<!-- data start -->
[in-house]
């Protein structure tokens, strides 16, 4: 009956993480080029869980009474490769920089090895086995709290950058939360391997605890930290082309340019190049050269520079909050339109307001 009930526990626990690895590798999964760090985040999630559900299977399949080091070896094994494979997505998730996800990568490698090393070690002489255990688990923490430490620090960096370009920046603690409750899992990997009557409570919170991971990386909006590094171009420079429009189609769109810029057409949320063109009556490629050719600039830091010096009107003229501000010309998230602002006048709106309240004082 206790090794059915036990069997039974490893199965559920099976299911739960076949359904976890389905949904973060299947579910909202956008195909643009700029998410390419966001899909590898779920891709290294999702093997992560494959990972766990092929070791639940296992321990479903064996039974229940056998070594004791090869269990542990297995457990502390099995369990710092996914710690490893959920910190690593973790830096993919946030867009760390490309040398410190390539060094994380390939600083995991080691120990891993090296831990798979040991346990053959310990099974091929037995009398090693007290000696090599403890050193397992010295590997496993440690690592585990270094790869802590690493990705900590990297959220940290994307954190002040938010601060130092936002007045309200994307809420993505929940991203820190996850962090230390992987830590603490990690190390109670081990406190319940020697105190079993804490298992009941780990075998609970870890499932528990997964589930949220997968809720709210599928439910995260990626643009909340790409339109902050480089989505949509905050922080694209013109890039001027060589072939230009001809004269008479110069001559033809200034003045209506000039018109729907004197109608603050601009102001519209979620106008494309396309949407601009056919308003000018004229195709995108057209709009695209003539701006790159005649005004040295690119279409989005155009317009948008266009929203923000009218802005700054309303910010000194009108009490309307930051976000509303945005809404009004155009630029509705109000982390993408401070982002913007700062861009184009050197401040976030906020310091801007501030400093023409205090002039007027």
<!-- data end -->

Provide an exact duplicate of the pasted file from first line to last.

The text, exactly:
[in-house]
């Protein structure tokens, strides 16, 4: 009956993480080029869980009474490769920089090895086995709290950058939360391997605890930290082309340019190049050269520079909050339109307001 009930526990626990690895590798999964760090985040999630559900299977399949080091070896094994494979997505998730996800990568490698090393070690002489255990688990923490430490620090960096370009920046603690409750899992990997009557409570919170991971990386909006590094171009420079429009189609769109810029057409949320063109009556490629050719600039830091010096009107003229501000010309998230602002006048709106309240004082 206790090794059915036990069997039974490893199965559920099976299911739960076949359904976890389905949904973060299947579910909202956008195909643009700029998410390419966001899909590898779920891709290294999702093997992560494959990972766990092929070791639940296992321990479903064996039974229940056998070594004791090869269990542990297995457990502390099995369990710092996914710690490893959920910190690593973790830096993919946030867009760390490309040398410190390539060094994380390939600083995991080691120990891993090296831990798979040991346990053959310990099974091929037995009398090693007290000696090599403890050193397992010295590997496993440690690592585990270094790869802590690493990705900590990297959220940290994307954190002040938010601060130092936002007045309200994307809420993505929940991203820190996850962090230390992987830590603490990690190390109670081990406190319940020697105190079993804490298992009941780990075998609970870890499932528990997964589930949220997968809720709210599928439910995260990626643009909340790409339109902050480089989505949509905050922080694209013109890039001027060589072939230009001809004269008479110069001559033809200034003045209506000039018109729907004197109608603050601009102001519209979620106008494309396309949407601009056919308003000018004229195709995108057209709009695209003539701006790159005649005004040295690119279409989005155009317009948008266009929203923000009218802005700054309303910010000194009108009490309307930051976000509303945005809404009004155009630029509705109000982390993408401070982002913007700062861009184009050197401040976030906020310091801007501030400093023409205090002039007027």